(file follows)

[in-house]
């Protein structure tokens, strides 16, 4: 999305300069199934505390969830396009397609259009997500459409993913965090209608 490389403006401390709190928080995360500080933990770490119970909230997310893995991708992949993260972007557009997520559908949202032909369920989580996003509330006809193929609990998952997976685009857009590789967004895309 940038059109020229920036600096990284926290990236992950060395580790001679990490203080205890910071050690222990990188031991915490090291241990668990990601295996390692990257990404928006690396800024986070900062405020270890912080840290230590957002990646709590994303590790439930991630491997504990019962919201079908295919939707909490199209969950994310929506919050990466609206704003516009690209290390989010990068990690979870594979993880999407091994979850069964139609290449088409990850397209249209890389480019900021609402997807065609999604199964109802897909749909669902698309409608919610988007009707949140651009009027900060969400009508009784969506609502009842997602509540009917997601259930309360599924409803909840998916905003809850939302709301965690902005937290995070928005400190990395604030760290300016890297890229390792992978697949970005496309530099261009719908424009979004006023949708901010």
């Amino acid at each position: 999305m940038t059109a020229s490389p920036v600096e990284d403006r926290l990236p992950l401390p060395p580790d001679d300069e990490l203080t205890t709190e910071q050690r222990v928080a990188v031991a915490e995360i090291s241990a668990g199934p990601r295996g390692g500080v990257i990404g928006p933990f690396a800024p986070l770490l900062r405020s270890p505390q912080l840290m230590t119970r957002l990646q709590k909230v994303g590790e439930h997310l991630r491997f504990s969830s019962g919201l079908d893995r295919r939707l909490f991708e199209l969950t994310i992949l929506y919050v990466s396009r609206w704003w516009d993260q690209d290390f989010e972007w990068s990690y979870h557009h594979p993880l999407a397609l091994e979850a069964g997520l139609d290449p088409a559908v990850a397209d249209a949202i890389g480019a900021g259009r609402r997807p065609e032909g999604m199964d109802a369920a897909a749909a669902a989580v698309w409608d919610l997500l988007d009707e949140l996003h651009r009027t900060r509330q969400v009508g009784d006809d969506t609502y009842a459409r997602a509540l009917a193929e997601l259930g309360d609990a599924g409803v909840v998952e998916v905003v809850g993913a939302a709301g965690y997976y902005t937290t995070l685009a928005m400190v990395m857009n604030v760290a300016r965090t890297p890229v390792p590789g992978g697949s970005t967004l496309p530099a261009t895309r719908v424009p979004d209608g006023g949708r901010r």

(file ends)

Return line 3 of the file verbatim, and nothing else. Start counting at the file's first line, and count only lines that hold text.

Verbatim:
């Amino acid at each position: 999305m940038t059109a020229s490389p920036v600096e990284d403006r926290l990236p992950l401390p060395p580790d001679d300069e990490l203080t205890t709190e910071q050690r222990v928080a990188v031991a915490e995360i090291s241990a668990g199934p990601r295996g390692g500080v990257i990404g928006p933990f690396a800024p986070l770490l900062r405020s270890p505390q912080l840290m230590t119970r957002l990646q709590k909230v994303g590790e439930h997310l991630r491997f504990s969830s019962g919201l079908d893995r295919r939707l909490f991708e199209l969950t994310i992949l929506y919050v990466s396009r609206w704003w516009d993260q690209d290390f989010e972007w990068s990690y979870h557009h594979p993880l999407a397609l091994e979850a069964g997520l139609d290449p088409a559908v990850a397209d249209a949202i890389g480019a900021g259009r609402r997807p065609e032909g999604m199964d109802a369920a897909a749909a669902a989580v698309w409608d919610l997500l988007d009707e949140l996003h651009r009027t900060r509330q969400v009508g009784d006809d969506t609502y009842a459409r997602a509540l009917a193929e997601l259930g309360d609990a599924g409803v909840v998952e998916v905003v809850g993913a939302a709301g965690y997976y902005t937290t995070l685009a928005m400190v990395m857009n604030v760290a300016r965090t890297p890229v390792p590789g992978g697949s970005t967004l496309p530099a261009t895309r719908v424009p979004d209608g006023g949708r901010r």